With a global Shea butter market expected to reach USD 3 billion by 2027, African countries are competing against each other to gain market share. In Ghana, the largest exporter of unrefined Shea butter, both public and private players have been pooling their efforts to develop strategies aimed at spurring growth in this sector, which employs more than 600,000 women. At the core of these strategies, are two key imperatives: improving farmers’ livelihoods and preventing deforestation.
Ghana’s exports of Shea butter and its by-products have experienced strong growth in recent years, reaching USD 90 million in 2018. As a source of employment and income for a large part of the rural female population, Shea butter farming has benefited from various support programs in the last decade.
An industry that has seen interest from various stakeholders
Vice President Bawumia’s announcement on the launch of the Ghana Shea Landscape Emission Reductions Project (GLSERP) on 11th February came as a relief for those involved in the sector. With an endowment of USD 54.5 million, this project aims at mitigating the effects of climate change on the fragile ecosystem of the Northern Savannah landscape, as well as improving the Shea value chain in the country.
The launch of this much-awaited initiative complements projects that have been developed over time by stakeholders such as the Global Shea Alliance. Since 2011, this non-profit association based in Accra, has established local partnerships with a view to introducing more sustainable practices in Shea farming. Helping to drive this momentum towards more sustainable production of Shea, is Prang Agro Resources, a subsidiary of Agri Resources Group (the agricultural arm of Monaco Resources Group ).
Prang Agro Resources – how Shea farming can become sustainable
A member of the Global Shea Alliance, Prang Agro Resources, has been working closely with local communities in agro-related activities since starting its Ghanian activities in 2017. The company’s latest initiative, part of its CSR policy, and in collaboration with local chieftains, focuses on the development of a Shea industry in Prang and the empowerment of local communities – in particular women, who are the majority workforce involved in the Shea industry.
“Women’s empowerment is an important part of our work. After mapping the trees on the concession, we realized the socio-economic and environmental potential of developing a Shea butter production and processing industry here in Prang. This led us to launch this initiative locally in Prang.” said Kodwo Osei Sarfoh, General Manager of Prang Agro Resources.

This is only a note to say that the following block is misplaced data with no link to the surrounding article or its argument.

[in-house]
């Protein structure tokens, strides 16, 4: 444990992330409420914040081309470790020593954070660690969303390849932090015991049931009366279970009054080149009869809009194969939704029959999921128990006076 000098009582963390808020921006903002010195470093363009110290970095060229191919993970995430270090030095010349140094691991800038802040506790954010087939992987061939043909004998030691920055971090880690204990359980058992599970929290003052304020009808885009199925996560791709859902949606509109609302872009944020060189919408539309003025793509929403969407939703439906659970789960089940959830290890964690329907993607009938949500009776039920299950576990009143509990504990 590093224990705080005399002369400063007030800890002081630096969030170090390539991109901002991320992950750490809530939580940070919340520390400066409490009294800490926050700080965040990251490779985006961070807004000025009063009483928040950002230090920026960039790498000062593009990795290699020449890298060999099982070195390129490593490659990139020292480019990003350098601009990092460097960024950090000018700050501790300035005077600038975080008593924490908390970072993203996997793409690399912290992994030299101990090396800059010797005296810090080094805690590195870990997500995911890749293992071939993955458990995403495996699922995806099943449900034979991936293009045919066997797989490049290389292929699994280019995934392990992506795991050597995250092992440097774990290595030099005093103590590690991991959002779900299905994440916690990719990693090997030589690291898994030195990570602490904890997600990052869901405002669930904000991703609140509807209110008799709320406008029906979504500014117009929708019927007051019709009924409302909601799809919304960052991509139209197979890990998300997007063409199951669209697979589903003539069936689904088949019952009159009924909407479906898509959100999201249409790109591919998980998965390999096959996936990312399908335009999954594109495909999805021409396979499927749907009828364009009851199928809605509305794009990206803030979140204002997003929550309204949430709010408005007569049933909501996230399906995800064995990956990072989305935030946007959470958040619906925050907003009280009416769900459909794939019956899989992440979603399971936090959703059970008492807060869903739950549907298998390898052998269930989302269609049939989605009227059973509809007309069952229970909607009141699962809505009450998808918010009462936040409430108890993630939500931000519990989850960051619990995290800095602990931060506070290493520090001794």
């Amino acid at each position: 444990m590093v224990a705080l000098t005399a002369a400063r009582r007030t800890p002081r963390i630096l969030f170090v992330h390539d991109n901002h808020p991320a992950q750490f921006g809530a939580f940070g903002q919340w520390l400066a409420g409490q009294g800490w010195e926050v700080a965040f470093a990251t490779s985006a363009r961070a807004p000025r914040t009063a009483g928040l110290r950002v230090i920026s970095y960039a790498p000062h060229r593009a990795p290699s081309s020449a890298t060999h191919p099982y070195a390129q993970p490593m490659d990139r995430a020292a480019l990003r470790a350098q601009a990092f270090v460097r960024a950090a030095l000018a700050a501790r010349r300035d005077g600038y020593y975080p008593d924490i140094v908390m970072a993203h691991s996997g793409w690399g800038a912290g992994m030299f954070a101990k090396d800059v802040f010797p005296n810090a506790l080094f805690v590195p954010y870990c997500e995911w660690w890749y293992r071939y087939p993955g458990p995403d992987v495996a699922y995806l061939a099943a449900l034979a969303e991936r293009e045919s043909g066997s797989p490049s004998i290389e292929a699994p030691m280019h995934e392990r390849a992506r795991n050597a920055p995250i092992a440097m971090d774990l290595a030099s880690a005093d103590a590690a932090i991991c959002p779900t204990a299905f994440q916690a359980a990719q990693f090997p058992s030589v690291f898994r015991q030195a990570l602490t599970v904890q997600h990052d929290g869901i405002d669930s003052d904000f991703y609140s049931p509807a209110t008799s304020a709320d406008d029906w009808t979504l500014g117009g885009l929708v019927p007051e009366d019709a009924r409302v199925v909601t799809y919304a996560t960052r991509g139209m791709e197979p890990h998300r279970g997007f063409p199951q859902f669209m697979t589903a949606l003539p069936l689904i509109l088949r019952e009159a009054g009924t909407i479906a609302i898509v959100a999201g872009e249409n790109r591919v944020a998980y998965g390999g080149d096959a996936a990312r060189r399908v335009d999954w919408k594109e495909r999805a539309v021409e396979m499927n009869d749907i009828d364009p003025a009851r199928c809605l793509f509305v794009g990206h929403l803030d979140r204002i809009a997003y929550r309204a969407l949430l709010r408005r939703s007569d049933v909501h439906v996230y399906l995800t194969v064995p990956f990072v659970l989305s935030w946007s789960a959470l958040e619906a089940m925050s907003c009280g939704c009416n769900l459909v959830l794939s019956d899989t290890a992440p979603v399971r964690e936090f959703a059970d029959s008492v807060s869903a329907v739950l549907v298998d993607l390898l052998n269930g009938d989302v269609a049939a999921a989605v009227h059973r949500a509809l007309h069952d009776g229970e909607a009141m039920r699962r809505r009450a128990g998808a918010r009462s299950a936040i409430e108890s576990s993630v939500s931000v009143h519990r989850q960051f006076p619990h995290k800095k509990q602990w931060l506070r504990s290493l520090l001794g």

For the launch of this initiative, Prang Agro Resources will start with the training of one hundred women. The company plans to recruit a Shea certificated officer who will be responsible for providing them with training in good agricultural practices.
One of the bottlenecks hampering the Shea value chain improvement in the country is the access to certification. To access international markets and offer competitive products, local producers must be able to certify their production. Most of the producers have not sought such certification because of the significant time and cost associated with achieving this. However, Prang Agro Resources has engaged in a process of obtaining certifications, guaranteeing that the Shea butter sold is produced in an organic way, and in accordance with good agricultural practices.
“Our commitment will not stop there. We also plan to organize workshops to raise awareness about the preservation of Shea trees. The launch by the government of the GLSERP is in this sense an initiative to be commended.” added Kodwo.
The various public and private initiatives of the past few years suggest that there will be significant improvements in the way Shea butter is grown in Ghana. Along with the programs it initiates, the government must encourage the launch of projects such as the one in Prang which creates economic opportunities for local communities whilst also taking into account key environmental imperatives. Combining the two will allow Ghana to maintain its position as a top ranking exporter, and also to be a leader in sustainable Shea farming.